Key facts

  • Year: 2013-2016
  • Country: Indonesia
  • Budget: EUR 200,000
  • Funded by: European Union

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The EU REDD Facility and Yayasan Penelitian Inovasi Bumi (INOBU) have been working together since 2013 to explore opportunities in Indonesia's West Papua Province to clarify tenure and land-use rights in order to improve land use governance.

The objective

The objective of this work is to support a range of actions to improve land use governance in West Papua. Actions include generating a better understanding of the timber industry and associated supply chains, identifying pathways to resolve disparities between customary and statutory tenure laws and ensuring that there are policy instruments, regulations and monitoring systems in place at the jurisdictional level to ensure good land use governance.

The challenge

West Papua is one of Indonesia's poorest yet most densely forested provinces. Good land use governance in West Papua has the potential to improve the welfare of millions of rural Indonesians, whilst also setting the economy, both at a provincial and national scale, on a path to higher productivity and prosperity.

The rate of deforestation in West Papua is historically low compared to that of other provinces such as Sumatra and Kalimantan. Threats from logging, mining and oil palm development, however, are emerging and pressure on West Papua’s forest is expected to intensify in the near future. West Papua has large areas of high quality forest and is highly vulnerable, unless authorities change their approach to land use governance in the province.

The governance framework of West Papua differs from most other Indonesian provinces in that it operates under the 2001 Special Autonomy Law, which shifts the balance of authority from the district to the province. However, many of the provisions of Special Autonomy have not yet been implemented and earlier laws still apply. This has created institutional tensions because there are overlapping responsibilities at the local, provincial and national administrative levels that currently regulate Papua’s forestry and natural resources.

Disputes over land and natural resource rights are a key aspect of the tensions in West Papua. This work has the potential to help reduce these tensions, being mindful of this sensitive issue and the multiple actors involved. It is important that the project supports the provincial government in regular and more systematic engagement with civil society and to establish credible and transparent monitoring mechanisms.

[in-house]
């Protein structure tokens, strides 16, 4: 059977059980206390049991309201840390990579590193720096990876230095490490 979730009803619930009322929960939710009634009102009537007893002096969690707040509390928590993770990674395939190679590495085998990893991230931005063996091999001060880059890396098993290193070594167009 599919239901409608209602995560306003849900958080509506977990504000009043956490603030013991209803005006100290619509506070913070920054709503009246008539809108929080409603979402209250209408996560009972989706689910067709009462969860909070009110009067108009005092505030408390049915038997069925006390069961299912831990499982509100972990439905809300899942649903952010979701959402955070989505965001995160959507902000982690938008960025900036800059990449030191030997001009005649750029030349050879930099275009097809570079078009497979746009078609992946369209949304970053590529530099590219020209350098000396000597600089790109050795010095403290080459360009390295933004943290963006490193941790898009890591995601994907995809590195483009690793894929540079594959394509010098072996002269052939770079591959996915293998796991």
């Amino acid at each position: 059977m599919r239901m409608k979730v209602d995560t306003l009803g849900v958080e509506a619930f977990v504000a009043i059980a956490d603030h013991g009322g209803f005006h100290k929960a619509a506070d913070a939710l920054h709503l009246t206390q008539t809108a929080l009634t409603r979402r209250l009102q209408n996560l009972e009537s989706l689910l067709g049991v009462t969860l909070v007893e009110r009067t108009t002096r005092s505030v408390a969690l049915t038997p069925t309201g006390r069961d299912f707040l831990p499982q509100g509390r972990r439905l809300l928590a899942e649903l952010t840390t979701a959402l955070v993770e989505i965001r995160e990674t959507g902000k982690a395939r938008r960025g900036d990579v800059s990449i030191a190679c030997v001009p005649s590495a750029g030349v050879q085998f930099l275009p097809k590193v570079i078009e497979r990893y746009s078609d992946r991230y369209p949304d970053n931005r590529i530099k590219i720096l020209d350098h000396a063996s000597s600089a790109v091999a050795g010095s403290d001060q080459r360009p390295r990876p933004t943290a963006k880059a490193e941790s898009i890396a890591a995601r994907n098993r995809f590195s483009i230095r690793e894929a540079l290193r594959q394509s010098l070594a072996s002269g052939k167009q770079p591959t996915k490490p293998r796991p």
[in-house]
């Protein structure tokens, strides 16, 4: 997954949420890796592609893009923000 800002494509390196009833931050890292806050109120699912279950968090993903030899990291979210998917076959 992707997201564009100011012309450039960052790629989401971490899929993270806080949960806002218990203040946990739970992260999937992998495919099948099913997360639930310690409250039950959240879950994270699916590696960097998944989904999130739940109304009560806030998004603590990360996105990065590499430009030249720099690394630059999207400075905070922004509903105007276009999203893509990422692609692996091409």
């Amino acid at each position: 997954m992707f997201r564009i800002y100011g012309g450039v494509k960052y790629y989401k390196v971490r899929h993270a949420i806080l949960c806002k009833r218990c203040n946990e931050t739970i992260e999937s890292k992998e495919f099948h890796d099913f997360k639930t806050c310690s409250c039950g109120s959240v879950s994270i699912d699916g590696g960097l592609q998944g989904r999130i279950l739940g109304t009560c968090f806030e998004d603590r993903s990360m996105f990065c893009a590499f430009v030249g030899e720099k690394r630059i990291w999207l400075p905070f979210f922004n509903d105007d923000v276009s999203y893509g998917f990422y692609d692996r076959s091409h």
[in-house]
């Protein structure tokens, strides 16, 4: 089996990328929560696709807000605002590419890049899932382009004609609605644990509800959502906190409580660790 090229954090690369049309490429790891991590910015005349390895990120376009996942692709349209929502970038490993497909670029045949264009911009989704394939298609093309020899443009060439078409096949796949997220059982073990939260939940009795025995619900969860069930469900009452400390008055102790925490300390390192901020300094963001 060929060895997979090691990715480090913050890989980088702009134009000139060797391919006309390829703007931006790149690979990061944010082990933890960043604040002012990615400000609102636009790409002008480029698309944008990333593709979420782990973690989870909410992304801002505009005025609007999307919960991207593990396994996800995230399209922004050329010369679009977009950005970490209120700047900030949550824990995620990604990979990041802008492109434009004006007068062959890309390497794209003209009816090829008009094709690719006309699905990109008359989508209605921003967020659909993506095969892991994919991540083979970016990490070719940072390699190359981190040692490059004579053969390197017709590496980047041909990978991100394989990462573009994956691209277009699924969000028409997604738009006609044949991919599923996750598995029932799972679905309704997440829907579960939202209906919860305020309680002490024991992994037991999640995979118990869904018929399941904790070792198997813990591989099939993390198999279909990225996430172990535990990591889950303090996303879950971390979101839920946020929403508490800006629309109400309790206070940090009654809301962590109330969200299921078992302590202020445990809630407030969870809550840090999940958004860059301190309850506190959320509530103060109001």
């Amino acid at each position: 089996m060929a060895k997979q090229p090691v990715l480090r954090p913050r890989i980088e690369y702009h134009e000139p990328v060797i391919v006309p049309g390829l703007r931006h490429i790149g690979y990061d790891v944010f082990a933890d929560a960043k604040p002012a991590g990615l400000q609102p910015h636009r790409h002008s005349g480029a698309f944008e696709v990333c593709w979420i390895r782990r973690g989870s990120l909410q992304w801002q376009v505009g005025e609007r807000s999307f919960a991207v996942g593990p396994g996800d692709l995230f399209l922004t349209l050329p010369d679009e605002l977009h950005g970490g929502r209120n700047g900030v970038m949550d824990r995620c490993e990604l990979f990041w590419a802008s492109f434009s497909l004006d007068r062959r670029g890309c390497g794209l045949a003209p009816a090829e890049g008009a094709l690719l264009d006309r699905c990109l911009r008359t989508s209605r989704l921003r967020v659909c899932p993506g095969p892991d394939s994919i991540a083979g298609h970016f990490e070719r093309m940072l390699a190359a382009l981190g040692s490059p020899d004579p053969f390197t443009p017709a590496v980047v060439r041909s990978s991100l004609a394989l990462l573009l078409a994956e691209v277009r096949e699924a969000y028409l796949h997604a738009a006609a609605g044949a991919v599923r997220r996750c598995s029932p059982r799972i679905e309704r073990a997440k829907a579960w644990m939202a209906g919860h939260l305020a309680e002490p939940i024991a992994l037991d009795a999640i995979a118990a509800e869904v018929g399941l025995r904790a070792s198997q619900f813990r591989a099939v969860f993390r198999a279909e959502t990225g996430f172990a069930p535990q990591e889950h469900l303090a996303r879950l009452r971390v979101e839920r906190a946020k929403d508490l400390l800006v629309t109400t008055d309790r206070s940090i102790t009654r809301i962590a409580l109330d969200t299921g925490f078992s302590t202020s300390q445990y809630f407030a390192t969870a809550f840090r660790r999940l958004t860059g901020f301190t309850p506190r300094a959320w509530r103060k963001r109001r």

The approach

The project takes a phased approach to explore the opportunities for improved land use governance. The stages are:

  1. A provincial-level spatial, economic and social analysis of the timber industry in West Papua
  2. The identification of opportunities for the inclusion and involvement of indigenous communities in forest management and land-use planning
  3. The development of a system for monitoring sustainability at the jurisdictional level, where the most important land use decisions are taken

Members of a community forest in West Papua, Indonesia

Source: EU REDD Facility



To date the project has:

  • The 2014 Timber Industry Study highlighted the unsustainable participation of local communities in the timber industry and their potential to contribute to illegalities within the supply chain. It was also found that while deforestation rates are low, forest degradation may be higher than previously thought.
  • The 2015 Livelihoods Study investigated how pressure on forests could be reduced through alternative, more sustainable land use allocation processes. In addition, potential implementation pathways of the Constitutional Court Decision 35/2012 in West Papua and their implications were explored.

The project is currently:

  • The 2014 Timber Industry Study and the 2015 Livelihoods Study have provided an improved understanding of key land use governance issues and opportunities in West Papua.
  • This work has fostered closer ties between the provincial government, several district governments, indigenous representatives and civil society. These stakeholders have jointly identified the need to improve land use governance at the jurisdictional level. As a result, the Facility and INOBU are developing design principles for a system to monitor the sustainability of land use at the provincial and district levels.

Project resources

We will add reports, tools and policy briefs developed by the project to this list as they become available:






Andrew Haywood


andrew.haywood @


Phone: +60 17 345 60 75



Adeline Dontenville

adeline.dontenville @

Phone: +34 674 022 115


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